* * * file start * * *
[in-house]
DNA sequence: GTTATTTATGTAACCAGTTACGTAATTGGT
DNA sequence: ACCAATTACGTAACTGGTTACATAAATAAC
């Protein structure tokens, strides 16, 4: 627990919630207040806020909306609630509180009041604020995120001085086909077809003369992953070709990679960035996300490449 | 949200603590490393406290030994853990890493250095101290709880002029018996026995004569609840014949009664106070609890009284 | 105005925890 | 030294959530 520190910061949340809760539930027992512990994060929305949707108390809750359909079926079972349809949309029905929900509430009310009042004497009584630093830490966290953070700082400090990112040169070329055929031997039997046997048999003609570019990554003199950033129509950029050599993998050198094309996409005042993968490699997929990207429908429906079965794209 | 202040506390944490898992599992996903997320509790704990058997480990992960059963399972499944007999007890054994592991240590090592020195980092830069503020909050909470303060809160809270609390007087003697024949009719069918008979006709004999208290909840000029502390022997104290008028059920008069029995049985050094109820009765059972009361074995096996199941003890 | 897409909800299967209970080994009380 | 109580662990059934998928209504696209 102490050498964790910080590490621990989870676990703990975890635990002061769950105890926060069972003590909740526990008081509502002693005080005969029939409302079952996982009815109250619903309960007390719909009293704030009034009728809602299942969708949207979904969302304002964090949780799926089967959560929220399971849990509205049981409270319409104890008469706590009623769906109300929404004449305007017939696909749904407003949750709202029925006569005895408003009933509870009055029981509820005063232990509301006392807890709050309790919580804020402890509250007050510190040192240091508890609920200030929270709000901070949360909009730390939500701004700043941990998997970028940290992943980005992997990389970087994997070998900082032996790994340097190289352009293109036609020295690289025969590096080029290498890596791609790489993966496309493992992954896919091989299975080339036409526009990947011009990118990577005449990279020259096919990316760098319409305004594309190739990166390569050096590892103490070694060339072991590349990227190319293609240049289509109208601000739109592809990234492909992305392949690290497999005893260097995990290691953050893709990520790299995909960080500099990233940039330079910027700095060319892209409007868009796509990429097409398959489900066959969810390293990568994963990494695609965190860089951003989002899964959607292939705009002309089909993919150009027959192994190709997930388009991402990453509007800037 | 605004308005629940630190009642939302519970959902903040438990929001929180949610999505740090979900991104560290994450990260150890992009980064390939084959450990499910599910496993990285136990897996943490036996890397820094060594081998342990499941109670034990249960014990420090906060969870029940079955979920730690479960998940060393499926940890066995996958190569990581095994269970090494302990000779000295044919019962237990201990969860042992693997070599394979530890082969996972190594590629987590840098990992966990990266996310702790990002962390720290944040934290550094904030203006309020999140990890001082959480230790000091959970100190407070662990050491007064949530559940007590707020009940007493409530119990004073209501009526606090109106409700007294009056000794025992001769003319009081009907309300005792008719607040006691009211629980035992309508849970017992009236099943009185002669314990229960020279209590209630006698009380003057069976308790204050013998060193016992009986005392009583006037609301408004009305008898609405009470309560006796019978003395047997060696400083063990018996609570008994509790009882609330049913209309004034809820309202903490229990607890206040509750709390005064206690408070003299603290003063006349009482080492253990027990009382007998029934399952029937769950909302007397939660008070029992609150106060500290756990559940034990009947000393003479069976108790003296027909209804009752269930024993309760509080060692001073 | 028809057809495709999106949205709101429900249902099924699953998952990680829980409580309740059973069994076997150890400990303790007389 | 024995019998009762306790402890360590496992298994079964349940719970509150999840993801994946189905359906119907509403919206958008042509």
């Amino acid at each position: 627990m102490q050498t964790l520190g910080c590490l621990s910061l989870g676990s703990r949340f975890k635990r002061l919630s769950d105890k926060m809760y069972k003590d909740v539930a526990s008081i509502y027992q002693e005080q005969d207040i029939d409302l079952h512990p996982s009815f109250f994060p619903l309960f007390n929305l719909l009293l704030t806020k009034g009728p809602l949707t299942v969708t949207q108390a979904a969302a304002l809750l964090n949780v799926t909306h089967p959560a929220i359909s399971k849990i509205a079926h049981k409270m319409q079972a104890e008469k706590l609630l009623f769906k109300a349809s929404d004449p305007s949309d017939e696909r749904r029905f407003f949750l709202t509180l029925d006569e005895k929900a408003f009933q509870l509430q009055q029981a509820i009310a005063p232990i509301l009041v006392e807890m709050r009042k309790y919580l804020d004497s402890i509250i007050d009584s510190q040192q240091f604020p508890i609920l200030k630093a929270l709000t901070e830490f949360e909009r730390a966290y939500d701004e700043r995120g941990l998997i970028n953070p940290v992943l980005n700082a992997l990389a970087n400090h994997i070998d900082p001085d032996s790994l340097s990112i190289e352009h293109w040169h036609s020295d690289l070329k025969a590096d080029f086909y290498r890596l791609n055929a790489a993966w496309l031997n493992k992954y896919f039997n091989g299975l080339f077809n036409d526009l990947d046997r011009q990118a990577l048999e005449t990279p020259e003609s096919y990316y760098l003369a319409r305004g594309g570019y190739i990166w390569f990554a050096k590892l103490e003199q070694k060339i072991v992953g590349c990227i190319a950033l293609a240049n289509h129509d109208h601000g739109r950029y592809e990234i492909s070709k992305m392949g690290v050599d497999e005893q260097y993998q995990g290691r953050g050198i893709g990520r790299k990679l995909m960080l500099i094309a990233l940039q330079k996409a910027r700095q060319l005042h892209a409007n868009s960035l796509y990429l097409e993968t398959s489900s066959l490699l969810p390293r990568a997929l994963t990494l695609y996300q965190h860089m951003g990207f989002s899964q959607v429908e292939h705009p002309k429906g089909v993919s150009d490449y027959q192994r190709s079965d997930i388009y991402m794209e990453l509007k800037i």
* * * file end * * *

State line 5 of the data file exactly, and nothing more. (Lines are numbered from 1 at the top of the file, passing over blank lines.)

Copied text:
């Amino acid at each position: 627990m102490q050498t964790l520190g910080c590490l621990s910061l989870g676990s703990r949340f975890k635990r002061l919630s769950d105890k926060m809760y069972k003590d909740v539930a526990s008081i509502y027992q002693e005080q005969d207040i029939d409302l079952h512990p996982s009815f109250f994060p619903l309960f007390n929305l719909l009293l704030t806020k009034g009728p809602l949707t299942v969708t949207q108390a979904a969302a304002l809750l964090n949780v799926t909306h089967p959560a929220i359909s399971k849990i509205a079926h049981k409270m319409q079972a104890e008469k706590l609630l009623f769906k109300a349809s929404d004449p305007s949309d017939e696909r749904r029905f407003f949750l709202t509180l029925d006569e005895k929900a408003f009933q509870l509430q009055q029981a509820i009310a005063p232990i509301l009041v006392e807890m709050r009042k309790y919580l804020d004497s402890i509250i007050d009584s510190q040192q240091f604020p508890i609920l200030k630093a929270l709000t901070e830490f949360e909009r730390a966290y939500d701004e700043r995120g941990l998997i970028n953070p940290v992943l980005n700082a992997l990389a970087n400090h994997i070998d900082p001085d032996s790994l340097s990112i190289e352009h293109w040169h036609s020295d690289l070329k025969a590096d080029f086909y290498r890596l791609n055929a790489a993966w496309l031997n493992k992954y896919f039997n091989g299975l080339f077809n036409d526009l990947d046997r011009q990118a990577l048999e005449t990279p020259e003609s096919y990316y760098l003369a319409r305004g594309g570019y190739i990166w390569f990554a050096k590892l103490e003199q070694k060339i072991v992953g590349c990227i190319a950033l293609a240049n289509h129509d109208h601000g739109r950029y592809e990234i492909s070709k992305m392949g690290v050599d497999e005893q260097y993998q995990g290691r953050g050198i893709g990520r790299k990679l995909m960080l500099i094309a990233l940039q330079k996409a910027r700095q060319l005042h892209a409007n868009s960035l796509y990429l097409e993968t398959s489900s066959l490699l969810p390293r990568a997929l994963t990494l695609y996300q965190h860089m951003g990207f989002s899964q959607v429908e292939h705009p002309k429906g089909v993919s150009d490449y027959q192994r190709s079965d997930i388009y991402m794209e990453l509007k800037i």